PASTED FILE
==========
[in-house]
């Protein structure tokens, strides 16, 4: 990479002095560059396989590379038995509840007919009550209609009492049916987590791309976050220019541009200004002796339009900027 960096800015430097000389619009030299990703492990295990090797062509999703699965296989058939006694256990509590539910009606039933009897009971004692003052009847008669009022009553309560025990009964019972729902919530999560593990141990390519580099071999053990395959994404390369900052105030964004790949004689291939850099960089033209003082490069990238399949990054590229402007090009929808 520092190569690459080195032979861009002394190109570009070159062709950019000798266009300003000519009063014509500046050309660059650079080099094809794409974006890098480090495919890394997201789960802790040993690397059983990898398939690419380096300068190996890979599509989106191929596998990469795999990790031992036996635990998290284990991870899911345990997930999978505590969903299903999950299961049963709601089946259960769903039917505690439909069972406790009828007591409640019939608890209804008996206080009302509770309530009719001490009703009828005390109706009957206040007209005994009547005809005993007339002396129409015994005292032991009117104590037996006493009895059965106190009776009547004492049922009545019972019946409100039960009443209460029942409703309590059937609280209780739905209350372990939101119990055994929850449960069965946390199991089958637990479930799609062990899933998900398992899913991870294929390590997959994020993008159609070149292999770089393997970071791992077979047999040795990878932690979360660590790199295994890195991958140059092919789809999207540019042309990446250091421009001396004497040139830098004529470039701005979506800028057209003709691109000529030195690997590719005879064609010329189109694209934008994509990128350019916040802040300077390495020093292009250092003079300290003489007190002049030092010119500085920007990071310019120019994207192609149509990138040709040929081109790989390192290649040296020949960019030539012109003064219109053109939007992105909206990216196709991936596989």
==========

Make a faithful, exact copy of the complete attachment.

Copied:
[in-house]
């Protein structure tokens, strides 16, 4: 990479002095560059396989590379038995509840007919009550209609009492049916987590791309976050220019541009200004002796339009900027 960096800015430097000389619009030299990703492990295990090797062509999703699965296989058939006694256990509590539910009606039933009897009971004692003052009847008669009022009553309560025990009964019972729902919530999560593990141990390519580099071999053990395959994404390369900052105030964004790949004689291939850099960089033209003082490069990238399949990054590229402007090009929808 520092190569690459080195032979861009002394190109570009070159062709950019000798266009300003000519009063014509500046050309660059650079080099094809794409974006890098480090495919890394997201789960802790040993690397059983990898398939690419380096300068190996890979599509989106191929596998990469795999990790031992036996635990998290284990991870899911345990997930999978505590969903299903999950299961049963709601089946259960769903039917505690439909069972406790009828007591409640019939608890209804008996206080009302509770309530009719001490009703009828005390109706009957206040007209005994009547005809005993007339002396129409015994005292032991009117104590037996006493009895059965106190009776009547004492049922009545019972019946409100039960009443209460029942409703309590059937609280209780739905209350372990939101119990055994929850449960069965946390199991089958637990479930799609062990899933998900398992899913991870294929390590997959994020993008159609070149292999770089393997970071791992077979047999040795990878932690979360660590790199295994890195991958140059092919789809999207540019042309990446250091421009001396004497040139830098004529470039701005979506800028057209003709691109000529030195690997590719005879064609010329189109694209934008994509990128350019916040802040300077390495020093292009250092003079300290003489007190002049030092010119500085920007990071310019120019994207192609149509990138040709040929081109790989390192290649040296020949960019030539012109003064219109053109939007992105909206990216196709991936596989």